Dropbox is unquestionably one of Lifehacker's favourite file syncing solutions, and 'Dropbox-like' is often used as a shorthand description for any kind of solution for ensuring easy file access and backup across multiple devices. However, despite Dropbox's own push into business markets, IT departments aren't always happy with how Dropbox meshes into company security policies. That's a gap that EMC-owned Syncplicity is hoping to fill.
Dropbox is a classic example of a product that sneaks into enterprise environments. "IT cares about security, but users care about productivity, so they often end up installing Dropbox themselves," Syncplicity global MD Jeetu Patel told Lifehacker. "Before you know it, sensitive corporate data is being put in a place which IT is completely uncomfortable about.
"The typical response is often that Dropbox is blocked on the corporate firewall. People become perturbed and buy their own Wi-Fi device to work around it. This kind of behaviour keeps perpetuating and it's unhealthy. Organisations are put in this uncomfortable position of choosing between fulfilling the needs of the user to be productive and the needs of IT to be secure. You should be able to be secure while being productive."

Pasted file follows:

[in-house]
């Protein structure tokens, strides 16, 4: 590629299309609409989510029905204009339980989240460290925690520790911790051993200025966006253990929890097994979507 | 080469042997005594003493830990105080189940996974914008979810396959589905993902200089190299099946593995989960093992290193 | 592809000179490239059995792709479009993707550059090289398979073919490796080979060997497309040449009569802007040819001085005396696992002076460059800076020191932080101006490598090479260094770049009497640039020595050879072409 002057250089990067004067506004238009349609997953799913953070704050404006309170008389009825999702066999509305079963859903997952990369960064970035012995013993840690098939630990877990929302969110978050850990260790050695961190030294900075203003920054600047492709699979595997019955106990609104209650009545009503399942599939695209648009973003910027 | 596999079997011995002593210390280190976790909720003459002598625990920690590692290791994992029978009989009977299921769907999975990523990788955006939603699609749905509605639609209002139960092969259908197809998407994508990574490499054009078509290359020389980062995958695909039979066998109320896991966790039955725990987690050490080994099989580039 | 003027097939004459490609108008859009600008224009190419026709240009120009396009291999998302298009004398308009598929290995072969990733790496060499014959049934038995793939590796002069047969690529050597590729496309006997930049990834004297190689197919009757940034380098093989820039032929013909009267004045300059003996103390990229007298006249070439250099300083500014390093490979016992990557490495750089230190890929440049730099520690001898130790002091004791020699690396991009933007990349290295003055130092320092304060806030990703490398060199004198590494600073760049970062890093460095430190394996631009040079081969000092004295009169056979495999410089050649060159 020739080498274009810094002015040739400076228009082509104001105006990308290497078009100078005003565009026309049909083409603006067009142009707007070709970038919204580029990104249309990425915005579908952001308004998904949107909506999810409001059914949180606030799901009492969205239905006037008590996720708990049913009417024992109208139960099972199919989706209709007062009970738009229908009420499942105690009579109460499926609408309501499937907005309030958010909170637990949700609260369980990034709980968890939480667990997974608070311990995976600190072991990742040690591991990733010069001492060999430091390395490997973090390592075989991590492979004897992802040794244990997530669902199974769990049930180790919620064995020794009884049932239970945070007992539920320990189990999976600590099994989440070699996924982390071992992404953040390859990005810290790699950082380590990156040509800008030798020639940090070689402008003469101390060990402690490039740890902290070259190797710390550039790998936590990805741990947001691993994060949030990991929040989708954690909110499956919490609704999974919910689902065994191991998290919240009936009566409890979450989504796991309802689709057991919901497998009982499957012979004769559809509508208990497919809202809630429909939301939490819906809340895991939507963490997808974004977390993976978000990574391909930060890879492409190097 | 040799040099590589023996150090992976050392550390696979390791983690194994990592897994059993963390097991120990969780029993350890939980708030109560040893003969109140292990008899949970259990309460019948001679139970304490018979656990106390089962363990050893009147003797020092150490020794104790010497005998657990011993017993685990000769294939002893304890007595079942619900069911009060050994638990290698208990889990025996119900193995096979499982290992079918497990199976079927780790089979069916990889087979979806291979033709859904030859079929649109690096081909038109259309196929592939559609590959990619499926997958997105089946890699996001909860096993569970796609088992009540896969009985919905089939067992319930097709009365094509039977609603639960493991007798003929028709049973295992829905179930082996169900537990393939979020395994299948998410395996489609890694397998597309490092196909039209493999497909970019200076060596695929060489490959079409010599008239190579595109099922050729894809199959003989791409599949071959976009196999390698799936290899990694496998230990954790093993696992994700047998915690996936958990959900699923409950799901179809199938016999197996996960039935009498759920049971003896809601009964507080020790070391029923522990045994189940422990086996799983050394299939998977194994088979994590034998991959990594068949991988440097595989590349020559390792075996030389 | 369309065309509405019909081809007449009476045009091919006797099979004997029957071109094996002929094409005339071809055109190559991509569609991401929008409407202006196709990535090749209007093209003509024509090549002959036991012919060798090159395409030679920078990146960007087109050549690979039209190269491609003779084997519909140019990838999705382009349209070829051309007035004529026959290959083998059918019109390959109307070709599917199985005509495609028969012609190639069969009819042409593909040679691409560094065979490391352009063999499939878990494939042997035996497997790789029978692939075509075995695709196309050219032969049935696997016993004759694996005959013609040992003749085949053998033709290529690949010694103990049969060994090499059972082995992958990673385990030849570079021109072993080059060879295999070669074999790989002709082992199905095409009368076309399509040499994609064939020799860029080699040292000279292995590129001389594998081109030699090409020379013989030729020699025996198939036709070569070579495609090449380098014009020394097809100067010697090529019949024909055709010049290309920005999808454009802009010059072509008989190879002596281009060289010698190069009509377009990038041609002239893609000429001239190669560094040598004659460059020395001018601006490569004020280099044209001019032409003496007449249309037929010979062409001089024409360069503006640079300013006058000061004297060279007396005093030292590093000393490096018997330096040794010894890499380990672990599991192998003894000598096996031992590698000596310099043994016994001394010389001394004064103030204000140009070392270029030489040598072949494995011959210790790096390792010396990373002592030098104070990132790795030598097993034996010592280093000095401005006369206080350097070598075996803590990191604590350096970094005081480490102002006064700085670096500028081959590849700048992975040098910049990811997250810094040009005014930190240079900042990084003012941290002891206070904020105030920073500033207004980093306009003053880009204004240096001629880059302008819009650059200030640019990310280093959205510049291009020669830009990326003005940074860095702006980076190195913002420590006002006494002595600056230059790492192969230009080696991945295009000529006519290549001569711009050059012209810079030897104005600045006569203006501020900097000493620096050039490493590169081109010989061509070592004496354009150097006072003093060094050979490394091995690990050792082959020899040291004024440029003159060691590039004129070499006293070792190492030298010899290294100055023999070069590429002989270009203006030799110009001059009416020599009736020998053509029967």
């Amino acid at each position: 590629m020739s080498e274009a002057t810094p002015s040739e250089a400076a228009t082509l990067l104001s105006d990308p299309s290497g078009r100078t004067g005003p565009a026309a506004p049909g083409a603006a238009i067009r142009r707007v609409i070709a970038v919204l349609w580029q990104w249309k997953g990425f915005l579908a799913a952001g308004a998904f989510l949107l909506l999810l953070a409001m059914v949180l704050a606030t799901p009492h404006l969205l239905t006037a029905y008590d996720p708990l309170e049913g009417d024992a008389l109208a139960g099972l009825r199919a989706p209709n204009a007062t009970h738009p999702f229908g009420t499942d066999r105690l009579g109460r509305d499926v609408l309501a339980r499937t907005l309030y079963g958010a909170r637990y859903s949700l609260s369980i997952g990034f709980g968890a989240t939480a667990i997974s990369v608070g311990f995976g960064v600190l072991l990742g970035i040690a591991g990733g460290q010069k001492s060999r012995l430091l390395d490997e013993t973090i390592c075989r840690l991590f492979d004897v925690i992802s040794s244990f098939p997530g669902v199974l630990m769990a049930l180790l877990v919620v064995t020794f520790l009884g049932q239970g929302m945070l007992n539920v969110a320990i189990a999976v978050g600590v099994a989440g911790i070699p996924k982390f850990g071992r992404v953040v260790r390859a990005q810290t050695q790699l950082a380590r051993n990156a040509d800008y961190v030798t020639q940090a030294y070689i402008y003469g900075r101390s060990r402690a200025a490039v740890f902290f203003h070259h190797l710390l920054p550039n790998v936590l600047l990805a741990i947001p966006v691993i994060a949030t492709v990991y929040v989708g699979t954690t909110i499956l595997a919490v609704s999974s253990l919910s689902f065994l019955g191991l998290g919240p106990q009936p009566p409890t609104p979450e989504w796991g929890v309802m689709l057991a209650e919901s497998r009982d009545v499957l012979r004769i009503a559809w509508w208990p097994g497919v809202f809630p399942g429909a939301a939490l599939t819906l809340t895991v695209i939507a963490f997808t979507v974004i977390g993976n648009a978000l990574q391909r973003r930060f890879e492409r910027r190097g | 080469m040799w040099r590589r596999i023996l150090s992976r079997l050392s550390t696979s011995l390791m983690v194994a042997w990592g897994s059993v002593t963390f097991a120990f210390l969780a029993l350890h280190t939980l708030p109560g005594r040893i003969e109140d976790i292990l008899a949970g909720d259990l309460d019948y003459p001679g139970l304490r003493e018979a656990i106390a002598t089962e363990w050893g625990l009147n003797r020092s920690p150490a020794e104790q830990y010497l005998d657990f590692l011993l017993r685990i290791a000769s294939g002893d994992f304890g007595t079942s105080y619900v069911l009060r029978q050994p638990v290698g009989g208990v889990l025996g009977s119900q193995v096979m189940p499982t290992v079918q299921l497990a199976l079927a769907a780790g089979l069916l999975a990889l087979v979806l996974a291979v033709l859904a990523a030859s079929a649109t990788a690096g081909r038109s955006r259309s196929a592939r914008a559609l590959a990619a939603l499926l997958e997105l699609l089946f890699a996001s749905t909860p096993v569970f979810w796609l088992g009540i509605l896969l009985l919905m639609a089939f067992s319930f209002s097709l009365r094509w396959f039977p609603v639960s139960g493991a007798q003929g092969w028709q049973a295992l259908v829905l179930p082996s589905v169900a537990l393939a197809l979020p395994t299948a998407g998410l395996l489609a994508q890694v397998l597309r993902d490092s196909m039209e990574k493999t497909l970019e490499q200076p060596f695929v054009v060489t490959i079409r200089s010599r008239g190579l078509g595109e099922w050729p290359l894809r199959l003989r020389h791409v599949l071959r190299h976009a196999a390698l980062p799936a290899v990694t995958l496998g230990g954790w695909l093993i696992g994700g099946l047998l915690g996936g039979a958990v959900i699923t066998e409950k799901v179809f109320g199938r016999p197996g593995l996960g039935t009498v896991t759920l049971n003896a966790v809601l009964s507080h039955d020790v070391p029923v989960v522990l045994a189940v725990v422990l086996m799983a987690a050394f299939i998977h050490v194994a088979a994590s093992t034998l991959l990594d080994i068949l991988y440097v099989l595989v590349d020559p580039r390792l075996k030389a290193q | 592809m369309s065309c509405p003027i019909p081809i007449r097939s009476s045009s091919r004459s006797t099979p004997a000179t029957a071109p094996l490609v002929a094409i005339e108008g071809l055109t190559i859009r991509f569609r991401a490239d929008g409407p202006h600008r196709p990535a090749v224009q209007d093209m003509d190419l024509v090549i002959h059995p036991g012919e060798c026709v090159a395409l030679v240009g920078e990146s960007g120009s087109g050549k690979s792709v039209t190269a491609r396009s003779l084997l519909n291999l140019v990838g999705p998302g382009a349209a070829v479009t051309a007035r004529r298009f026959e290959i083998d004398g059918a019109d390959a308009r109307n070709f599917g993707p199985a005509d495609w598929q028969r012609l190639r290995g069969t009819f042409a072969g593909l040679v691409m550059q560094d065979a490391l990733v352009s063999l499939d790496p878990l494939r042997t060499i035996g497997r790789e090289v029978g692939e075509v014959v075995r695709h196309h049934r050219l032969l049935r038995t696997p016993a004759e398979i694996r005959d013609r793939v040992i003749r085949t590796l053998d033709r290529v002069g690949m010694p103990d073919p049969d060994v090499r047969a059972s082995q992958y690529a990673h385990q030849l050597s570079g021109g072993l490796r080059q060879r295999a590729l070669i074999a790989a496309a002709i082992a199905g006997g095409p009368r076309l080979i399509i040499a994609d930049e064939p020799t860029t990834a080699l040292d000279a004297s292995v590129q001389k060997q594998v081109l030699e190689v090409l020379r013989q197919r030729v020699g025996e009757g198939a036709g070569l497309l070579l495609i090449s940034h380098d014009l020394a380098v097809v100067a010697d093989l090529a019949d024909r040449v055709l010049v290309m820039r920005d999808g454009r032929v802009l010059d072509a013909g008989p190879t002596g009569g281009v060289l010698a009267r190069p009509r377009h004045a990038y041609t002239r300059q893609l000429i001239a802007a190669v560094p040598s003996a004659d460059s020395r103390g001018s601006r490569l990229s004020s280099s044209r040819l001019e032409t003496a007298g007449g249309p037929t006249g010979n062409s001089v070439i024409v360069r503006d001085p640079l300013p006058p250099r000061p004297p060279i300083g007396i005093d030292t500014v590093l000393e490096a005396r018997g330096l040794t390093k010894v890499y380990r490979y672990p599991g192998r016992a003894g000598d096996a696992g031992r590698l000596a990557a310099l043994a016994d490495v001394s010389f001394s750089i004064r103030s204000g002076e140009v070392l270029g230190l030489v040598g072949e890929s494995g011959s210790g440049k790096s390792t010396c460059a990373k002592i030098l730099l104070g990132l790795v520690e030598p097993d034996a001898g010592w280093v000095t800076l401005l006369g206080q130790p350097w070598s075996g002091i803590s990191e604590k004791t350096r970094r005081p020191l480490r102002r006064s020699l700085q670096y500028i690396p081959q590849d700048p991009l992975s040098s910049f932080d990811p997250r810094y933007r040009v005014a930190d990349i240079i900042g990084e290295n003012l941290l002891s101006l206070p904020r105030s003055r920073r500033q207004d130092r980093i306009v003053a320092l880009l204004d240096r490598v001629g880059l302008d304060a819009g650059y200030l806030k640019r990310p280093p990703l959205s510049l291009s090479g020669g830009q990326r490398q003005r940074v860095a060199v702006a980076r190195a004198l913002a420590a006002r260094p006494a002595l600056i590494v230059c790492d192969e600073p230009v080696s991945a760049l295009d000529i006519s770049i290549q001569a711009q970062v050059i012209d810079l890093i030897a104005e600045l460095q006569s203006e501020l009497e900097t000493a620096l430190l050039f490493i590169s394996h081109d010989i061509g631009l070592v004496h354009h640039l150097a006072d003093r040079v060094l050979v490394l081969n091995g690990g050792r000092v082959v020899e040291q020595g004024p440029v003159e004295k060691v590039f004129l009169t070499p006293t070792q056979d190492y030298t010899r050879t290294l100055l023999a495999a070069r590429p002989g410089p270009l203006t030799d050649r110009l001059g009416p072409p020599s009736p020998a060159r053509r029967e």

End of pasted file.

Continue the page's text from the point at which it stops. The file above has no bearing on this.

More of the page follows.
Syncplicity operates on a software-as-a-service model, charging a per-user subscription fee that covers an unlimited number of devices. The client experience isn't markedly different from any other file syncing service, and includes the expected device support (Windows, Mac, iOS, Android and Windows Phone 8, and HTML5 for other mobile platforms). The key difference is the ability to set policies across areas such as not allowing content to leave a given domain. The enterprise edition also allows syncing to your own data centre rather than the cloud.
Does your workplace set restrictions on the use of Dropbox or similar services? Tell us in the comments.